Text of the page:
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The Dictator’s Guide to Cultural Heritage

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Cultural heritage is the identity and ethos of a society, embodied in its artifacts, places, traditions, and ways of life. It includes the tangible (such as historic buildings, monuments, and works of art), intangible (such as oral histories and storytelling, dances, music, cuisine, crafts, and religious rituals) and the inanimate (such as geological landscapes).

It also extends beyond national borders and even through time. Artists, writers, scientists, and craftsmen from different cultures learn from each other — whether in person or via the Internet — and are inspired by each other’s work, even though they may be separated by geographic and historical distance. For example, Paul Gauguin’s paintings were influenced by Japanese prints and African masks, while some of the homes built by enslaved African-Americans in Liberia were modeled after neoclassical mansions of American plantations.

Intangible cultural heritage is also extremely diverse, and it consists of non-physical characteristics that have been passed down from one generation to the next in a community, such as its beliefs, values, customs, and practices. This can include everything from the tango and flamenco, the Viennese coffee house culture, and the Mediterranean diet to Chinese shadow puppetry, Vedic chanting, and Kabuki theatre. It is the invisible side of cultural heritage, which is often more important than the material aspects that are so readily visible to us.

Many of these intangible cultural heritage characteristics are under threat, whether through neglect and indifference, or as a result of war, conflict, or globalization. For example, a number of indigenous peoples are fighting to regain control of their ancestral lands and cultural properties that have been sold, stolen, or loaned out for commercial purposes. Others are fighting to preserve their traditional languages, religions, and other intangible aspects of their identities from being lost in the digital age.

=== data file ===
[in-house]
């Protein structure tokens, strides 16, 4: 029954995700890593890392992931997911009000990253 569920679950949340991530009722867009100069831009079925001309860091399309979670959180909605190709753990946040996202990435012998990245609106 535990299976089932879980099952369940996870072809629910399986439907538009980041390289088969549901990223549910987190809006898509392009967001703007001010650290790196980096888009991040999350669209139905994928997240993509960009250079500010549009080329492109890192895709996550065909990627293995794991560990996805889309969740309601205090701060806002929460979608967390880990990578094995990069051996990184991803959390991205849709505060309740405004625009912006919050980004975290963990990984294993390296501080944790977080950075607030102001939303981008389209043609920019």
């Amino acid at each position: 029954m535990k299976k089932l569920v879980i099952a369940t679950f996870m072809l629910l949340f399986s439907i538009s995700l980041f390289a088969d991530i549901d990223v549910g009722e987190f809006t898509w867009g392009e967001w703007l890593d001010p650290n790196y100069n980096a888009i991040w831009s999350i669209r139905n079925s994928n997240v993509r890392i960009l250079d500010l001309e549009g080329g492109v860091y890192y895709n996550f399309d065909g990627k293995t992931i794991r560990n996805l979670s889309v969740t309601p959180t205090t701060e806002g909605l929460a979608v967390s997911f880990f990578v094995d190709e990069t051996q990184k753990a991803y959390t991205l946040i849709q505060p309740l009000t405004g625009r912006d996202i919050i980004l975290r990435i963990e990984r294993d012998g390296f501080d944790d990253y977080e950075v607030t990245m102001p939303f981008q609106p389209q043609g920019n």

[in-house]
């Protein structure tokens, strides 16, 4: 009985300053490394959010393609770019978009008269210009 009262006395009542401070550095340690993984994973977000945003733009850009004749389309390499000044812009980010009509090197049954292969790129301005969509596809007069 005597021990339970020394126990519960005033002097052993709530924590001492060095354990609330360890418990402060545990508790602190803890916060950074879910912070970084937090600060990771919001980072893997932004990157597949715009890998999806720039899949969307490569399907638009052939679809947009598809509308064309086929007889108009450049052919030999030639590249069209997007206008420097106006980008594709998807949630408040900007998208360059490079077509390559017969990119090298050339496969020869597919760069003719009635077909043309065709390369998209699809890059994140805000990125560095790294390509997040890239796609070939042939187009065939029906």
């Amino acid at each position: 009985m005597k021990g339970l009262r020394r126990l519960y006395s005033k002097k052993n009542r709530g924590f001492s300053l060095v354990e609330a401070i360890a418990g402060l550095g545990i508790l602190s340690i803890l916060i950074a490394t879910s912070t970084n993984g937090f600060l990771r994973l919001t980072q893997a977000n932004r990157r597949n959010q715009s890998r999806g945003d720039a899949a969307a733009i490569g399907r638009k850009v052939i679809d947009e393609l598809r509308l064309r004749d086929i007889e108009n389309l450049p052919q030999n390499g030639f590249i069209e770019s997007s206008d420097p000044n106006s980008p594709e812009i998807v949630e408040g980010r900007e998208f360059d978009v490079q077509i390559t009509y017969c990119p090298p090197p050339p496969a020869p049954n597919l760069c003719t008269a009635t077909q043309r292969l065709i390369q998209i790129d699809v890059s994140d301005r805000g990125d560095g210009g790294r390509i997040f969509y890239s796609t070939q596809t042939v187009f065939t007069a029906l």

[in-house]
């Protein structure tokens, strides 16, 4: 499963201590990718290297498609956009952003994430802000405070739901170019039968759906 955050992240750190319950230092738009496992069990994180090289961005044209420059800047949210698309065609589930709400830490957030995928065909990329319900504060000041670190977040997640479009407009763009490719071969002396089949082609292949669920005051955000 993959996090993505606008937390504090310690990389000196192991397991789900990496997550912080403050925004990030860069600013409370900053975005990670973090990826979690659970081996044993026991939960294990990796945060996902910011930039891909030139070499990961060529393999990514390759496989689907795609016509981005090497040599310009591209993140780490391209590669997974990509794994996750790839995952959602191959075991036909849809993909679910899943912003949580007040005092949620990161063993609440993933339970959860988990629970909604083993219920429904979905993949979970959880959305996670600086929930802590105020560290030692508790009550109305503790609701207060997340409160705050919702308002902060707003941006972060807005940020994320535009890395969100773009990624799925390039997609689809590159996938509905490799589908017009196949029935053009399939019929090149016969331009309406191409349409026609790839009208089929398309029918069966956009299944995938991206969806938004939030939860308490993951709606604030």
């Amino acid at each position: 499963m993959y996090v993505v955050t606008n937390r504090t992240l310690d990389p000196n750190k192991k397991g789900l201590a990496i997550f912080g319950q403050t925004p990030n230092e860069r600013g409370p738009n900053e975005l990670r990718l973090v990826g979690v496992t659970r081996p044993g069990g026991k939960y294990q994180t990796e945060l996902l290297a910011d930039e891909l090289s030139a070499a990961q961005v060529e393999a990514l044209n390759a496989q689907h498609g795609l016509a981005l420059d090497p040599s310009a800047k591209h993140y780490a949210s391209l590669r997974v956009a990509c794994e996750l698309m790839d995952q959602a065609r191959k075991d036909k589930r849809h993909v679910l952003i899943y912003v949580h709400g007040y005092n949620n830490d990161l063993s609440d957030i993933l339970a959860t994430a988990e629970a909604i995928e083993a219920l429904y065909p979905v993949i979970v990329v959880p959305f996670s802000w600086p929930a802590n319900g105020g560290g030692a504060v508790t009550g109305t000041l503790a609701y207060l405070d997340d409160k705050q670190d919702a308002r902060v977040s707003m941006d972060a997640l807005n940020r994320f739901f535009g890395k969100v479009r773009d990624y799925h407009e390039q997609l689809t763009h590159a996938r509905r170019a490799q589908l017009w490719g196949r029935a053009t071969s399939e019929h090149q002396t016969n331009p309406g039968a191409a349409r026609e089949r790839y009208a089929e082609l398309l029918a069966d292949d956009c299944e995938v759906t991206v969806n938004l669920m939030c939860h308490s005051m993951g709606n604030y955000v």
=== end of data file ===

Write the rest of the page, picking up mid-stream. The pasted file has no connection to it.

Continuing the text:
The didactic use of cultural heritage can be an effective tool for developing a sense of identity and empathy with a common past by prompting students to critically explore their understandings of historical antecedents and interactions with contemporary realities. In addition, it is a way to encourage the development of critical thinking skills that can be applied to any situation.

While the concept of cultural heritage is incredibly complex, it is something that should be celebrated and preserved. However, it is essential to remember that what is considered cultural heritage by one group of people may not be viewed the same by another, and that what is deemed culturally significant can change over time as a result of changing political or social values or due to events such as war, conflict, or terrorism. Ultimately, it is up to individual individuals and groups to decide what they value about their heritage.